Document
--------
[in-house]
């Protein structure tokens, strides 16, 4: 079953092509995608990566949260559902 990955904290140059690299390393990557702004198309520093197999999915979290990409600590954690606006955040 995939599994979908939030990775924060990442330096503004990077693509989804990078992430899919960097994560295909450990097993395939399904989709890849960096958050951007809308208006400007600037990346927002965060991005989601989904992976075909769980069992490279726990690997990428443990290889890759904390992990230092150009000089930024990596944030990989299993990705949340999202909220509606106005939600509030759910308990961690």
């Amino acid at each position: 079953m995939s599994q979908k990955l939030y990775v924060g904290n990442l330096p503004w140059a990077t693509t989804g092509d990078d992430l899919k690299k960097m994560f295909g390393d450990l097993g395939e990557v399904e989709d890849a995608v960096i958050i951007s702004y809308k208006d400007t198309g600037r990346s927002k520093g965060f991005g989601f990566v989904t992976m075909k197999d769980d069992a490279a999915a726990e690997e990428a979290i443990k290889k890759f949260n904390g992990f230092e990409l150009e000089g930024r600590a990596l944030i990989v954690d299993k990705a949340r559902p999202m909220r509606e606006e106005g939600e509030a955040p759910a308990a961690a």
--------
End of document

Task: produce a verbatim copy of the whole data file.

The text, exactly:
[in-house]
């Protein structure tokens, strides 16, 4: 079953092509995608990566949260559902 990955904290140059690299390393990557702004198309520093197999999915979290990409600590954690606006955040 995939599994979908939030990775924060990442330096503004990077693509989804990078992430899919960097994560295909450990097993395939399904989709890849960096958050951007809308208006400007600037990346927002965060991005989601989904992976075909769980069992490279726990690997990428443990290889890759904390992990230092150009000089930024990596944030990989299993990705949340999202909220509606106005939600509030759910308990961690």
């Amino acid at each position: 079953m995939s599994q979908k990955l939030y990775v924060g904290n990442l330096p503004w140059a990077t693509t989804g092509d990078d992430l899919k690299k960097m994560f295909g390393d450990l097993g395939e990557v399904e989709d890849a995608v960096i958050i951007s702004y809308k208006d400007t198309g600037r990346s927002k520093g965060f991005g989601f990566v989904t992976m075909k197999d769980d069992a490279a999915a726990e690997e990428a979290i443990k290889k890759f949260n904390g992990f230092e990409l150009e000089g930024r600590a990596l944030i990989v954690d299993k990705a949340r559902p999202m909220r509606e606006e106005g939600e509030a955040p759910a308990a961690a």